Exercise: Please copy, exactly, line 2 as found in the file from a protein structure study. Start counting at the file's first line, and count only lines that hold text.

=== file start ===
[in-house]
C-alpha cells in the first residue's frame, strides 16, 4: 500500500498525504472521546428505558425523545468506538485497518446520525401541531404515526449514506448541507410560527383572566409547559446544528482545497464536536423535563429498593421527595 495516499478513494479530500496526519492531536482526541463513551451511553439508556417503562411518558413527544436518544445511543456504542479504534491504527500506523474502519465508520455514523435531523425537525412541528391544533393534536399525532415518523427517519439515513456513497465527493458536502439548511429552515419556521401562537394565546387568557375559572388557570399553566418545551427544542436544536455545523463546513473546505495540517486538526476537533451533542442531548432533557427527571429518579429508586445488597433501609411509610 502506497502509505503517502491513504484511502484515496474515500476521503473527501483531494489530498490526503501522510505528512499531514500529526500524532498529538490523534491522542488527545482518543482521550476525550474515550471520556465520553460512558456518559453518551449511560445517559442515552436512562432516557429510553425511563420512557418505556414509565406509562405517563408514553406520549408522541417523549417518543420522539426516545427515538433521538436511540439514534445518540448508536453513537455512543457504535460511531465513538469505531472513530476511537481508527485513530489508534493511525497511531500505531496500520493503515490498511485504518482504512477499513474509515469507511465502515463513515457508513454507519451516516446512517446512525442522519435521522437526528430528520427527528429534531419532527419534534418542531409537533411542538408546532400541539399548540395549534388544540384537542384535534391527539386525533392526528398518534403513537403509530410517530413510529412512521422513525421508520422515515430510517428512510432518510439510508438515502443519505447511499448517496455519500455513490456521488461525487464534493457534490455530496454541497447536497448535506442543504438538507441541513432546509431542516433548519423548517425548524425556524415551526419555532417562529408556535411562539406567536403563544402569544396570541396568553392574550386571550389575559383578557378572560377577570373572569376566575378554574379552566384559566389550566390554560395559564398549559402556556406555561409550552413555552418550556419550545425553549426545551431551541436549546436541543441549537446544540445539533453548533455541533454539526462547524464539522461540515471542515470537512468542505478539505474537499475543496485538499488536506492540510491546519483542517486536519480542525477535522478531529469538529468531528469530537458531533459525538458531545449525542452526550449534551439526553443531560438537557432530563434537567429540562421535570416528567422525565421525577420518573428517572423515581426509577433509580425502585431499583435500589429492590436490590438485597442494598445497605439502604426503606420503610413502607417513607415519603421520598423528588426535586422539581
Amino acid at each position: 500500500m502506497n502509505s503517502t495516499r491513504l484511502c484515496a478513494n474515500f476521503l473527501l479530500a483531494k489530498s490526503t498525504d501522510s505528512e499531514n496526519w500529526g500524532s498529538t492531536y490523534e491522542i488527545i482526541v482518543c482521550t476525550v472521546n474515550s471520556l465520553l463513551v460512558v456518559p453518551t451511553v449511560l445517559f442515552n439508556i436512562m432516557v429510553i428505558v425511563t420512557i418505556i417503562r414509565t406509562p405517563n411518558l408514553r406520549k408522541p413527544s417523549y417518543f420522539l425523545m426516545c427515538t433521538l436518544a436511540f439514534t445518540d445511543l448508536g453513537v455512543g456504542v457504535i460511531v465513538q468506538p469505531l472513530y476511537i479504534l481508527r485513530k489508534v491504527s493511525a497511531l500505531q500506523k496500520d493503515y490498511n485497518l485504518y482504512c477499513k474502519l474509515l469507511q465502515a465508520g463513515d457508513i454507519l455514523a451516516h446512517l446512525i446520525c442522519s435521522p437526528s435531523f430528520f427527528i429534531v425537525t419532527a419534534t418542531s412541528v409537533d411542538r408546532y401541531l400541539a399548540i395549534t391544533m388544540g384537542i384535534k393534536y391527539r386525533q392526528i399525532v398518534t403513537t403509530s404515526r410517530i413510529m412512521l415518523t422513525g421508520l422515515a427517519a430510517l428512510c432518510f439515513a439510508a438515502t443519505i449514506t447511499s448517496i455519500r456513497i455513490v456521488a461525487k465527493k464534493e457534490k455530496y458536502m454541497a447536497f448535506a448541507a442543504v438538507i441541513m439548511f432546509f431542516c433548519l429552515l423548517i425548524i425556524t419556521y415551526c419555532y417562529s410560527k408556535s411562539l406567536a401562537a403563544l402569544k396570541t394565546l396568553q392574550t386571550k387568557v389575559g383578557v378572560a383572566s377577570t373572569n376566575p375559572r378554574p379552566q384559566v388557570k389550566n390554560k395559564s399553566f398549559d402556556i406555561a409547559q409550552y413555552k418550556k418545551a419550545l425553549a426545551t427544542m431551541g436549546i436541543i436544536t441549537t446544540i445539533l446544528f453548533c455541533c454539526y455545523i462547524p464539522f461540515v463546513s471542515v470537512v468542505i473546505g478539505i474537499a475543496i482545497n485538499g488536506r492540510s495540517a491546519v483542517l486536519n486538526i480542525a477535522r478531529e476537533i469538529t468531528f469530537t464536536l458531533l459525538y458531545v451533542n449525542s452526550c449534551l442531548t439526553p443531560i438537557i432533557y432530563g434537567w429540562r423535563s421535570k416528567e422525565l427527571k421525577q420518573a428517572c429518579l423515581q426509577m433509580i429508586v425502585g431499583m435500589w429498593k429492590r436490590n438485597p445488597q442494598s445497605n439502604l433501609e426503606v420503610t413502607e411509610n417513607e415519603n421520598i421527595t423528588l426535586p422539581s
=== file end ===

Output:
C-alpha cells in the first residue's frame, strides 16, 4: 500500500498525504472521546428505558425523545468506538485497518446520525401541531404515526449514506448541507410560527383572566409547559446544528482545497464536536423535563429498593421527595 495516499478513494479530500496526519492531536482526541463513551451511553439508556417503562411518558413527544436518544445511543456504542479504534491504527500506523474502519465508520455514523435531523425537525412541528391544533393534536399525532415518523427517519439515513456513497465527493458536502439548511429552515419556521401562537394565546387568557375559572388557570399553566418545551427544542436544536455545523463546513473546505495540517486538526476537533451533542442531548432533557427527571429518579429508586445488597433501609411509610 502506497502509505503517502491513504484511502484515496474515500476521503473527501483531494489530498490526503501522510505528512499531514500529526500524532498529538490523534491522542488527545482518543482521550476525550474515550471520556465520553460512558456518559453518551449511560445517559442515552436512562432516557429510553425511563420512557418505556414509565406509562405517563408514553406520549408522541417523549417518543420522539426516545427515538433521538436511540439514534445518540448508536453513537455512543457504535460511531465513538469505531472513530476511537481508527485513530489508534493511525497511531500505531496500520493503515490498511485504518482504512477499513474509515469507511465502515463513515457508513454507519451516516446512517446512525442522519435521522437526528430528520427527528429534531419532527419534534418542531409537533411542538408546532400541539399548540395549534388544540384537542384535534391527539386525533392526528398518534403513537403509530410517530413510529412512521422513525421508520422515515430510517428512510432518510439510508438515502443519505447511499448517496455519500455513490456521488461525487464534493457534490455530496454541497447536497448535506442543504438538507441541513432546509431542516433548519423548517425548524425556524415551526419555532417562529408556535411562539406567536403563544402569544396570541396568553392574550386571550389575559383578557378572560377577570373572569376566575378554574379552566384559566389550566390554560395559564398549559402556556406555561409550552413555552418550556419550545425553549426545551431551541436549546436541543441549537446544540445539533453548533455541533454539526462547524464539522461540515471542515470537512468542505478539505474537499475543496485538499488536506492540510491546519483542517486536519480542525477535522478531529469538529468531528469530537458531533459525538458531545449525542452526550449534551439526553443531560438537557432530563434537567429540562421535570416528567422525565421525577420518573428517572423515581426509577433509580425502585431499583435500589429492590436490590438485597442494598445497605439502604426503606420503610413502607417513607415519603421520598423528588426535586422539581